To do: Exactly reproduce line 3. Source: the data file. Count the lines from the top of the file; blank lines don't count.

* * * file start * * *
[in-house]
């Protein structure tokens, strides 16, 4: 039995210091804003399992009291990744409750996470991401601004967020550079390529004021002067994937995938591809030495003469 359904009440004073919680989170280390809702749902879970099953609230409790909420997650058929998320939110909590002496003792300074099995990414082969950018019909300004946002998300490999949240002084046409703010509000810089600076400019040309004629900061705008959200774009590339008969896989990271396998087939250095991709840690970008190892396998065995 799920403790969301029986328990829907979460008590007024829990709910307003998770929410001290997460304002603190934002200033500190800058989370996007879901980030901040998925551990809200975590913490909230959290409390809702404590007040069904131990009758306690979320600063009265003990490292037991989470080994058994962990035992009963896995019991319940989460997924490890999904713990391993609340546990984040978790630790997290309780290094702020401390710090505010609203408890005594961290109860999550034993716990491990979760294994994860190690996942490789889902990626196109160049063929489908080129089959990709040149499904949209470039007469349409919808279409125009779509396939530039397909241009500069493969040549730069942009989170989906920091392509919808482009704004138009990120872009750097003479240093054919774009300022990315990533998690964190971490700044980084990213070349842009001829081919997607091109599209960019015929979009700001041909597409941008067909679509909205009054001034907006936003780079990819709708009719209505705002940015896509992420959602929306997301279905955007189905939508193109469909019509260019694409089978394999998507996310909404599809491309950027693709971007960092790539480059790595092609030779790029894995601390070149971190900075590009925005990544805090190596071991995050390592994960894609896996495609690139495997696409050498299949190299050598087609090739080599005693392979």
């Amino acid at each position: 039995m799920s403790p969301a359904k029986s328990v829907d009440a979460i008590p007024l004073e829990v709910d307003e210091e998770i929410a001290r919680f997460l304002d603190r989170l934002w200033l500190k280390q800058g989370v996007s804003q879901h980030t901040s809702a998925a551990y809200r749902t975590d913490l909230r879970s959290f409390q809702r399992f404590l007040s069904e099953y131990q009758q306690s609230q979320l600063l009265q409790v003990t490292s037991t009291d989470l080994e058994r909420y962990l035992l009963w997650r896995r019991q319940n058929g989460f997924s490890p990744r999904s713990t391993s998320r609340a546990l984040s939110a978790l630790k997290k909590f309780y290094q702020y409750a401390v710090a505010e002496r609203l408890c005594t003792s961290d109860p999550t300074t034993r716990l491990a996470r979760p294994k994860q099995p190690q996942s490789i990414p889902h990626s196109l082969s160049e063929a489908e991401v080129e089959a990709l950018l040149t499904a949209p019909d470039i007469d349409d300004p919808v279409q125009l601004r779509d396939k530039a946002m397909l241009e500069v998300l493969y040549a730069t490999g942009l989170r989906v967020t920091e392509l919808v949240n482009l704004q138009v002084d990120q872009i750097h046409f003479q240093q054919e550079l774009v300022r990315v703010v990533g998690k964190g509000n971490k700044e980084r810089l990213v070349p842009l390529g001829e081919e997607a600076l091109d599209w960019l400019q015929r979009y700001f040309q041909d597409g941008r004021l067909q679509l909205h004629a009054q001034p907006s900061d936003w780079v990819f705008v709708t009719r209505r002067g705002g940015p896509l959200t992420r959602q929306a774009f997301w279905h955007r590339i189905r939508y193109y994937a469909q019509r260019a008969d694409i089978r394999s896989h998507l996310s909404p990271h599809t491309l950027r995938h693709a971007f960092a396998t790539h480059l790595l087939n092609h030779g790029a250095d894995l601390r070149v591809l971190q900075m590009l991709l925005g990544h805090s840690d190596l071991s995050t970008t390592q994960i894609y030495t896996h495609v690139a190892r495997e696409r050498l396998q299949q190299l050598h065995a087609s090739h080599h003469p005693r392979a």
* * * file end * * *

């Amino acid at each position: 039995m799920s403790p969301a359904k029986s328990v829907d009440a979460i008590p007024l004073e829990v709910d307003e210091e998770i929410a001290r919680f997460l304002d603190r989170l934002w200033l500190k280390q800058g989370v996007s804003q879901h980030t901040s809702a998925a551990y809200r749902t975590d913490l909230r879970s959290f409390q809702r399992f404590l007040s069904e099953y131990q009758q306690s609230q979320l600063l009265q409790v003990t490292s037991t009291d989470l080994e058994r909420y962990l035992l009963w997650r896995r019991q319940n058929g989460f997924s490890p990744r999904s713990t391993s998320r609340a546990l984040s939110a978790l630790k997290k909590f309780y290094q702020y409750a401390v710090a505010e002496r609203l408890c005594t003792s961290d109860p999550t300074t034993r716990l491990a996470r979760p294994k994860q099995p190690q996942s490789i990414p889902h990626s196109l082969s160049e063929a489908e991401v080129e089959a990709l950018l040149t499904a949209p019909d470039i007469d349409d300004p919808v279409q125009l601004r779509d396939k530039a946002m397909l241009e500069v998300l493969y040549a730069t490999g942009l989170r989906v967020t920091e392509l919808v949240n482009l704004q138009v002084d990120q872009i750097h046409f003479q240093q054919e550079l774009v300022r990315v703010v990533g998690k964190g509000n971490k700044e980084r810089l990213v070349p842009l390529g001829e081919e997607a600076l091109d599209w960019l400019q015929r979009y700001f040309q041909d597409g941008r004021l067909q679509l909205h004629a009054q001034p907006s900061d936003w780079v990819f705008v709708t009719r209505r002067g705002g940015p896509l959200t992420r959602q929306a774009f997301w279905h955007r590339i189905r939508y193109y994937a469909q019509r260019a008969d694409i089978r394999s896989h998507l996310s909404p990271h599809t491309l950027r995938h693709a971007f960092a396998t790539h480059l790595l087939n092609h030779g790029a250095d894995l601390r070149v591809l971190q900075m590009l991709l925005g990544h805090s840690d190596l071991s995050t970008t390592q994960i894609y030495t896996h495609v690139a190892r495997e696409r050498l396998q299949q190299l050598h065995a087609s090739h080599h003469p005693r392979a």